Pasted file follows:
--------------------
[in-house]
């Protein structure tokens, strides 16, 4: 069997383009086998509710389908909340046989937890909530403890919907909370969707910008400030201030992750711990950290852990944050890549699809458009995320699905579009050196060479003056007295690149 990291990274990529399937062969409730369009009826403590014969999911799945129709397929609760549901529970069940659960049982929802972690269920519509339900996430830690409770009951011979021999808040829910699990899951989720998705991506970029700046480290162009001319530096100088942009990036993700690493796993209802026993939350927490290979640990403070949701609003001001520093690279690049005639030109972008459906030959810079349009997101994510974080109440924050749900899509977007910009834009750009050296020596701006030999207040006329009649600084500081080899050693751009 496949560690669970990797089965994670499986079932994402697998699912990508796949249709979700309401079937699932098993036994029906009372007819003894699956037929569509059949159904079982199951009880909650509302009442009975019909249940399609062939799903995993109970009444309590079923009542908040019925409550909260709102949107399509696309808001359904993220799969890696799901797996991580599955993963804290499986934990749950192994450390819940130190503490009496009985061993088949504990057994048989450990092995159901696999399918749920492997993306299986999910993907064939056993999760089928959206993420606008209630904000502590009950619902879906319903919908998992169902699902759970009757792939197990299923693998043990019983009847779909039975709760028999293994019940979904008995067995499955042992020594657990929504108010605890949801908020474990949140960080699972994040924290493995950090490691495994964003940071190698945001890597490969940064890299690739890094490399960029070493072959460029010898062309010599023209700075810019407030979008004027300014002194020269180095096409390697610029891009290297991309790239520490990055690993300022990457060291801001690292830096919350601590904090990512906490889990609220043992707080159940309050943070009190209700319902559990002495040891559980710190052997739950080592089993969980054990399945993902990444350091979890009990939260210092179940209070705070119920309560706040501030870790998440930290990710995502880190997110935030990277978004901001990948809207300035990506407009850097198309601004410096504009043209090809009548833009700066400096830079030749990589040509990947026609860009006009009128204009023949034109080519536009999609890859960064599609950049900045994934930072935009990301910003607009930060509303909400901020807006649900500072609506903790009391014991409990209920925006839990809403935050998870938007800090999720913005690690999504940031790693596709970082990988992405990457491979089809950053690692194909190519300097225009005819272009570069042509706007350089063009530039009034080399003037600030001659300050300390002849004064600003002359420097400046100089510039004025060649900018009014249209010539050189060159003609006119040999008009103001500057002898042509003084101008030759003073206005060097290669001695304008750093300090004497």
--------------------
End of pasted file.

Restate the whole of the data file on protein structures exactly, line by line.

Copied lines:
[in-house]
């Protein structure tokens, strides 16, 4: 069997383009086998509710389908909340046989937890909530403890919907909370969707910008400030201030992750711990950290852990944050890549699809458009995320699905579009050196060479003056007295690149 990291990274990529399937062969409730369009009826403590014969999911799945129709397929609760549901529970069940659960049982929802972690269920519509339900996430830690409770009951011979021999808040829910699990899951989720998705991506970029700046480290162009001319530096100088942009990036993700690493796993209802026993939350927490290979640990403070949701609003001001520093690279690049005639030109972008459906030959810079349009997101994510974080109440924050749900899509977007910009834009750009050296020596701006030999207040006329009649600084500081080899050693751009 496949560690669970990797089965994670499986079932994402697998699912990508796949249709979700309401079937699932098993036994029906009372007819003894699956037929569509059949159904079982199951009880909650509302009442009975019909249940399609062939799903995993109970009444309590079923009542908040019925409550909260709102949107399509696309808001359904993220799969890696799901797996991580599955993963804290499986934990749950192994450390819940130190503490009496009985061993088949504990057994048989450990092995159901696999399918749920492997993306299986999910993907064939056993999760089928959206993420606008209630904000502590009950619902879906319903919908998992169902699902759970009757792939197990299923693998043990019983009847779909039975709760028999293994019940979904008995067995499955042992020594657990929504108010605890949801908020474990949140960080699972994040924290493995950090490691495994964003940071190698945001890597490969940064890299690739890094490399960029070493072959460029010898062309010599023209700075810019407030979008004027300014002194020269180095096409390697610029891009290297991309790239520490990055690993300022990457060291801001690292830096919350601590904090990512906490889990609220043992707080159940309050943070009190209700319902559990002495040891559980710190052997739950080592089993969980054990399945993902990444350091979890009990939260210092179940209070705070119920309560706040501030870790998440930290990710995502880190997110935030990277978004901001990948809207300035990506407009850097198309601004410096504009043209090809009548833009700066400096830079030749990589040509990947026609860009006009009128204009023949034109080519536009999609890859960064599609950049900045994934930072935009990301910003607009930060509303909400901020807006649900500072609506903790009391014991409990209920925006839990809403935050998870938007800090999720913005690690999504940031790693596709970082990988992405990457491979089809950053690692194909190519300097225009005819272009570069042509706007350089063009530039009034080399003037600030001659300050300390002849004064600003002359420097400046100089510039004025060649900018009014249209010539050189060159003609006119040999008009103001500057002898042509003084101008030759003073206005060097290669001695304008750093300090004497």